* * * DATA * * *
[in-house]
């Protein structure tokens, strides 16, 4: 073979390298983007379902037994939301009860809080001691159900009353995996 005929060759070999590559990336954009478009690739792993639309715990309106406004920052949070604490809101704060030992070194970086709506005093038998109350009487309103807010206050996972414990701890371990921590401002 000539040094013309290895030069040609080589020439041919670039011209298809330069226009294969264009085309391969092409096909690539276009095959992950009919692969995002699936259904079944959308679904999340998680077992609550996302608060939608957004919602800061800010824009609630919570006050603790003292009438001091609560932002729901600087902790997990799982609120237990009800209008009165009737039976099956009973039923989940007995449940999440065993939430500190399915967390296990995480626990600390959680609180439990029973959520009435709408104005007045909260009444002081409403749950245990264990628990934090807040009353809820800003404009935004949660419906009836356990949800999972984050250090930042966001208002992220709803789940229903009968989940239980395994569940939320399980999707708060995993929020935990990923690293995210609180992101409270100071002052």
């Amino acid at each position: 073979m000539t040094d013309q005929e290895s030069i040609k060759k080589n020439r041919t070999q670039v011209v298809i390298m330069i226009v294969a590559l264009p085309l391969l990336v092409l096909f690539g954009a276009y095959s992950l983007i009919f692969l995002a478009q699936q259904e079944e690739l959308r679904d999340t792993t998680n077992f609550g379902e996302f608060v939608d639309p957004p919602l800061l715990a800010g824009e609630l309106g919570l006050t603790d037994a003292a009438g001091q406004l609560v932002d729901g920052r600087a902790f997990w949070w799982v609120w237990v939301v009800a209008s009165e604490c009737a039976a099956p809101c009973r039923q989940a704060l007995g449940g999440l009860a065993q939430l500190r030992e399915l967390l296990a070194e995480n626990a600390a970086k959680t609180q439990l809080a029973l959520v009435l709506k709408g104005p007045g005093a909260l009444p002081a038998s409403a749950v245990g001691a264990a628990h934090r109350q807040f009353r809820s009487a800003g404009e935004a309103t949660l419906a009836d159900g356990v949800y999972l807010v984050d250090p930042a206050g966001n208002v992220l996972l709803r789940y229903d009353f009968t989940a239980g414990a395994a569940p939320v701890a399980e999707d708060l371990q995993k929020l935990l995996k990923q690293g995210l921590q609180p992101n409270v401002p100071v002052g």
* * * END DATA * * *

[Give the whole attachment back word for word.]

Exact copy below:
[in-house]
């Protein structure tokens, strides 16, 4: 073979390298983007379902037994939301009860809080001691159900009353995996 005929060759070999590559990336954009478009690739792993639309715990309106406004920052949070604490809101704060030992070194970086709506005093038998109350009487309103807010206050996972414990701890371990921590401002 000539040094013309290895030069040609080589020439041919670039011209298809330069226009294969264009085309391969092409096909690539276009095959992950009919692969995002699936259904079944959308679904999340998680077992609550996302608060939608957004919602800061800010824009609630919570006050603790003292009438001091609560932002729901600087902790997990799982609120237990009800209008009165009737039976099956009973039923989940007995449940999440065993939430500190399915967390296990995480626990600390959680609180439990029973959520009435709408104005007045909260009444002081409403749950245990264990628990934090807040009353809820800003404009935004949660419906009836356990949800999972984050250090930042966001208002992220709803789940229903009968989940239980395994569940939320399980999707708060995993929020935990990923690293995210609180992101409270100071002052």
């Amino acid at each position: 073979m000539t040094d013309q005929e290895s030069i040609k060759k080589n020439r041919t070999q670039v011209v298809i390298m330069i226009v294969a590559l264009p085309l391969l990336v092409l096909f690539g954009a276009y095959s992950l983007i009919f692969l995002a478009q699936q259904e079944e690739l959308r679904d999340t792993t998680n077992f609550g379902e996302f608060v939608d639309p957004p919602l800061l715990a800010g824009e609630l309106g919570l006050t603790d037994a003292a009438g001091q406004l609560v932002d729901g920052r600087a902790f997990w949070w799982v609120w237990v939301v009800a209008s009165e604490c009737a039976a099956p809101c009973r039923q989940a704060l007995g449940g999440l009860a065993q939430l500190r030992e399915l967390l296990a070194e995480n626990a600390a970086k959680t609180q439990l809080a029973l959520v009435l709506k709408g104005p007045g005093a909260l009444p002081a038998s409403a749950v245990g001691a264990a628990h934090r109350q807040f009353r809820s009487a800003g404009e935004a309103t949660l419906a009836d159900g356990v949800y999972l807010v984050d250090p930042a206050g966001n208002v992220l996972l709803r789940y229903d009353f009968t989940a239980g414990a395994a569940p939320v701890a399980e999707d708060l371990q995993k929020l935990l995996k990923q690293g995210l921590q609180p992101n409270v401002p100071v002052g």